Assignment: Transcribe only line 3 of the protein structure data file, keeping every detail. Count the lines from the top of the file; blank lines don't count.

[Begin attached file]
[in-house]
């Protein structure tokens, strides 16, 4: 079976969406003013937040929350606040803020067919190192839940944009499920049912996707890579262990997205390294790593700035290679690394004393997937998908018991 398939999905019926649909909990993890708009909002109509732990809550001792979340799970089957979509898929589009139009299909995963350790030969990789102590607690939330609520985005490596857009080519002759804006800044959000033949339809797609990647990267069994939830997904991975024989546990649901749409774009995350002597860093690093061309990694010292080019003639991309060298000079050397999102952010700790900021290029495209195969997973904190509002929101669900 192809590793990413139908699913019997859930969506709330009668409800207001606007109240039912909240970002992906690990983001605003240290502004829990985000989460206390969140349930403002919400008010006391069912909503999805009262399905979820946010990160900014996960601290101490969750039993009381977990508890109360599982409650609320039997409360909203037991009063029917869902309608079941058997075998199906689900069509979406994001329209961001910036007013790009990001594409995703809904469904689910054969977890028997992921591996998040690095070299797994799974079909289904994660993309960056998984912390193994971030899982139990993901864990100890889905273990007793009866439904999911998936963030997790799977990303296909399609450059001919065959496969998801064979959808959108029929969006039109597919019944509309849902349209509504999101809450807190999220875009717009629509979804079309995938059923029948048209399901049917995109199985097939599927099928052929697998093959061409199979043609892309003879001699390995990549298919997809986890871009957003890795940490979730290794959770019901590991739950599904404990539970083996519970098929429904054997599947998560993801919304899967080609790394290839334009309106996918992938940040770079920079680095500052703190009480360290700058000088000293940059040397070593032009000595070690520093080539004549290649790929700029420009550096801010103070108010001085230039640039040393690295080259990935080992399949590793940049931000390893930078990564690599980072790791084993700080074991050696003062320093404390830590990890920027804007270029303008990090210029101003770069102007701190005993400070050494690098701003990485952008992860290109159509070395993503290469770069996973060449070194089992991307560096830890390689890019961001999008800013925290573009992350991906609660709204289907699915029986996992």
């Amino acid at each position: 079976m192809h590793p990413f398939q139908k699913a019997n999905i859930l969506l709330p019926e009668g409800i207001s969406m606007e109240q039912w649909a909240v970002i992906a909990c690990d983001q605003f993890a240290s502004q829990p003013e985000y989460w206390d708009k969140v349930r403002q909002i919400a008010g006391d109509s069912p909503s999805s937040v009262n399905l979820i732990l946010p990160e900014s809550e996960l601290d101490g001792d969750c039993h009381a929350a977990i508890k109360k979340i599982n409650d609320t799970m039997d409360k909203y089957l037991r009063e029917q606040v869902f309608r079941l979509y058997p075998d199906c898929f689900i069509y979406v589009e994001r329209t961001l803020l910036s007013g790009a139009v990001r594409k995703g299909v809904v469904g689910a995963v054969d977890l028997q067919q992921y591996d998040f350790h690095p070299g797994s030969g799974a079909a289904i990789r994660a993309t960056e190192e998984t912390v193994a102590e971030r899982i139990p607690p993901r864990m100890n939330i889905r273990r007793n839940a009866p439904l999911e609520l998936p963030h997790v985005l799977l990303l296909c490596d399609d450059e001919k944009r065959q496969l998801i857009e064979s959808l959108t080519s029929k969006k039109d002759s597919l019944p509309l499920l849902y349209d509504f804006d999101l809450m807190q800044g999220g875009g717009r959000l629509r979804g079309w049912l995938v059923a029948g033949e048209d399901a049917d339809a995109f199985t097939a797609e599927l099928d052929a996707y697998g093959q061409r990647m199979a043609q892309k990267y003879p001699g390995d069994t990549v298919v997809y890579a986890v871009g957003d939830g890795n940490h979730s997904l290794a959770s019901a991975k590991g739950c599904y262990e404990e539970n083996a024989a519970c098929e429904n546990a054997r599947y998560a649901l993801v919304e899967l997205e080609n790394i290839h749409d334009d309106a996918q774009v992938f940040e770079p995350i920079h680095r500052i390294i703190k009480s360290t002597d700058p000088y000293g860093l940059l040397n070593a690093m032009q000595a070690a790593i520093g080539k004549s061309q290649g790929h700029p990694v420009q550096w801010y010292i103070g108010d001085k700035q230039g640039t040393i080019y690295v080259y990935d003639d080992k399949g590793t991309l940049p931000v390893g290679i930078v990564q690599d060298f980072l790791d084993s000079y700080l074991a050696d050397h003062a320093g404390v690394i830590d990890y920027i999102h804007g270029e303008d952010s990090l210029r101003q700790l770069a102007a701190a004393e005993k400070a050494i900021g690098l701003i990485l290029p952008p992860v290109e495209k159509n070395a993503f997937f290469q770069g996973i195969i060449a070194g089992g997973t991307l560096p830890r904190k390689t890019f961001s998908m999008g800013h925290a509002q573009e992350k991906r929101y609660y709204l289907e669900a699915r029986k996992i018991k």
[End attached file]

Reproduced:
């Amino acid at each position: 079976m192809h590793p990413f398939q139908k699913a019997n999905i859930l969506l709330p019926e009668g409800i207001s969406m606007e109240q039912w649909a909240v970002i992906a909990c690990d983001q605003f993890a240290s502004q829990p003013e985000y989460w206390d708009k969140v349930r403002q909002i919400a008010g006391d109509s069912p909503s999805s937040v009262n399905l979820i732990l946010p990160e900014s809550e996960l601290d101490g001792d969750c039993h009381a929350a977990i508890k109360k979340i599982n409650d609320t799970m039997d409360k909203y089957l037991r009063e029917q606040v869902f309608r079941l979509y058997p075998d199906c898929f689900i069509y979406v589009e994001r329209t961001l803020l910036s007013g790009a139009v990001r594409k995703g299909v809904v469904g689910a995963v054969d977890l028997q067919q992921y591996d998040f350790h690095p070299g797994s030969g799974a079909a289904i990789r994660a993309t960056e190192e998984t912390v193994a102590e971030r899982i139990p607690p993901r864990m100890n939330i889905r273990r007793n839940a009866p439904l999911e609520l998936p963030h997790v985005l799977l990303l296909c490596d399609d450059e001919k944009r065959q496969l998801i857009e064979s959808l959108t080519s029929k969006k039109d002759s597919l019944p509309l499920l849902y349209d509504f804006d999101l809450m807190q800044g999220g875009g717009r959000l629509r979804g079309w049912l995938v059923a029948g033949e048209d399901a049917d339809a995109f199985t097939a797609e599927l099928d052929a996707y697998g093959q061409r990647m199979a043609q892309k990267y003879p001699g390995d069994t990549v298919v997809y890579a986890v871009g957003d939830g890795n940490h979730s997904l290794a959770s019901a991975k590991g739950c599904y262990e404990e539970n083996a024989a519970c098929e429904n546990a054997r599947y998560a649901l993801v919304e899967l997205e080609n790394i290839h749409d334009d309106a996918q774009v992938f940040e770079p995350i920079h680095r500052i390294i703190k009480s360290t002597d700058p000088y000293g860093l940059l040397n070593a690093m032009q000595a070690a790593i520093g080539k004549s061309q290649g790929h700029p990694v420009q550096w801010y010292i103070g108010d001085k700035q230039g640039t040393i080019y690295v080259y990935d003639d080992k399949g590793t991309l940049p931000v390893g290679i930078v990564q690599d060298f980072l790791d084993s000079y700080l074991a050696d050397h003062a320093g404390v690394i830590d990890y920027i999102h804007g270029e303008d952010s990090l210029r101003q700790l770069a102007a701190a004393e005993k400070a050494i900021g690098l701003i990485l290029p952008p992860v290109e495209k159509n070395a993503f997937f290469q770069g996973i195969i060449a070194g089992g997973t991307l560096p830890r904190k390689t890019f961001s998908m999008g800013h925290a509002q573009e992350k991906r929101y609660y709204l289907e669900a699915r029986k996992i018991k």